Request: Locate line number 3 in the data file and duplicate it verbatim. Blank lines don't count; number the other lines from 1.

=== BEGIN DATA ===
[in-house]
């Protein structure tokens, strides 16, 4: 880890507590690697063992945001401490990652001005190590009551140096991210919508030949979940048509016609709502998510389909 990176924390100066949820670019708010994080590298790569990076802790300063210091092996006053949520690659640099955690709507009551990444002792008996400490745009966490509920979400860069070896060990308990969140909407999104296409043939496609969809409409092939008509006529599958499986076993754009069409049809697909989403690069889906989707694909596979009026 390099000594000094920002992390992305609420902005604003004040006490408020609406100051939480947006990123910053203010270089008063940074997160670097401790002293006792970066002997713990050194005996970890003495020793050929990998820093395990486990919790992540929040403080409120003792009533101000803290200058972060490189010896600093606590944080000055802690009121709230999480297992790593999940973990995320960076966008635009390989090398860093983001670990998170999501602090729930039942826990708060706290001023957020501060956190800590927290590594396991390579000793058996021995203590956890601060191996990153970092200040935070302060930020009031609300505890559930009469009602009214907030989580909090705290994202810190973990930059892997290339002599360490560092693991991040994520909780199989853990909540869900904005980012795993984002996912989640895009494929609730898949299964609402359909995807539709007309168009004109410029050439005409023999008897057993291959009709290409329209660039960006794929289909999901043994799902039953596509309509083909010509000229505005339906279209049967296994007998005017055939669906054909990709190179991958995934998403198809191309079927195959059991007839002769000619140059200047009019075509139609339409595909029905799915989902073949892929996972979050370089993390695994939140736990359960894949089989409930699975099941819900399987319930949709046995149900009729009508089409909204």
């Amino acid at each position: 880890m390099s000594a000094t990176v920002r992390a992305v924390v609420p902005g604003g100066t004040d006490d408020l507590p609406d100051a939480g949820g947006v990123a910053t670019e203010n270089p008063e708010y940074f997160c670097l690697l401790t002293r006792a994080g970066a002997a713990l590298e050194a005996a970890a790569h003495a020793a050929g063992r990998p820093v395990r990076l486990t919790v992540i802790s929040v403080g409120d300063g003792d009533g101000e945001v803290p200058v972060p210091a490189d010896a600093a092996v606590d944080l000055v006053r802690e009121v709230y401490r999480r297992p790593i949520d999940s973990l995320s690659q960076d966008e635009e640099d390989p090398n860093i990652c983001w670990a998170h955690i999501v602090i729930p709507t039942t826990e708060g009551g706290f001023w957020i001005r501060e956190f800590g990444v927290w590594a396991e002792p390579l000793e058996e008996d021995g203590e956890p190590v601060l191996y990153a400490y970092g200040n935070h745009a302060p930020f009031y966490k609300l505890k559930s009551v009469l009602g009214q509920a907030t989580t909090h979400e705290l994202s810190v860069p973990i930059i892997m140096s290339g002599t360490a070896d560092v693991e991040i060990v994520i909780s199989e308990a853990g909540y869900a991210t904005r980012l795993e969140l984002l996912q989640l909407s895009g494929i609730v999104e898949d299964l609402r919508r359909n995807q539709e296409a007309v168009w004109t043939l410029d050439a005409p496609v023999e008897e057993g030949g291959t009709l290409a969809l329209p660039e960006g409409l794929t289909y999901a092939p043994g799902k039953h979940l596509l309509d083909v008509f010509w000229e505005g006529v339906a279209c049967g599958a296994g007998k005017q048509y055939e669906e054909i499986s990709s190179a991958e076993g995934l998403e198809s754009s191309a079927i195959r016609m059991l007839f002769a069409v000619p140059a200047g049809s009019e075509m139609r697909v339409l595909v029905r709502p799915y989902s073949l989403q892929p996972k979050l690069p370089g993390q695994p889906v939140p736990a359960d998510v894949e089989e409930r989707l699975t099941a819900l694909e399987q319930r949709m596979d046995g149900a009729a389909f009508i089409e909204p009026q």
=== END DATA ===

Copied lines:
């Amino acid at each position: 880890m390099s000594a000094t990176v920002r992390a992305v924390v609420p902005g604003g100066t004040d006490d408020l507590p609406d100051a939480g949820g947006v990123a910053t670019e203010n270089p008063e708010y940074f997160c670097l690697l401790t002293r006792a994080g970066a002997a713990l590298e050194a005996a970890a790569h003495a020793a050929g063992r990998p820093v395990r990076l486990t919790v992540i802790s929040v403080g409120d300063g003792d009533g101000e945001v803290p200058v972060p210091a490189d010896a600093a092996v606590d944080l000055v006053r802690e009121v709230y401490r999480r297992p790593i949520d999940s973990l995320s690659q960076d966008e635009e640099d390989p090398n860093i990652c983001w670990a998170h955690i999501v602090i729930p709507t039942t826990e708060g009551g706290f001023w957020i001005r501060e956190f800590g990444v927290w590594a396991e002792p390579l000793e058996e008996d021995g203590e956890p190590v601060l191996y990153a400490y970092g200040n935070h745009a302060p930020f009031y966490k609300l505890k559930s009551v009469l009602g009214q509920a907030t989580t909090h979400e705290l994202s810190v860069p973990i930059i892997m140096s290339g002599t360490a070896d560092v693991e991040i060990v994520i909780s199989e308990a853990g909540y869900a991210t904005r980012l795993e969140l984002l996912q989640l909407s895009g494929i609730v999104e898949d299964l609402r919508r359909n995807q539709e296409a007309v168009w004109t043939l410029d050439a005409p496609v023999e008897e057993g030949g291959t009709l290409a969809l329209p660039e960006g409409l794929t289909y999901a092939p043994g799902k039953h979940l596509l309509d083909v008509f010509w000229e505005g006529v339906a279209c049967g599958a296994g007998k005017q048509y055939e669906e054909i499986s990709s190179a991958e076993g995934l998403e198809s754009s191309a079927i195959r016609m059991l007839f002769a069409v000619p140059a200047g049809s009019e075509m139609r697909v339409l595909v029905r709502p799915y989902s073949l989403q892929p996972k979050l690069p370089g993390q695994p889906v939140p736990a359960d998510v894949e089989e409930r989707l699975t099941a819900l694909e399987q319930r949709m596979d046995g149900a009729a389909f009508i089409e909204p009026q």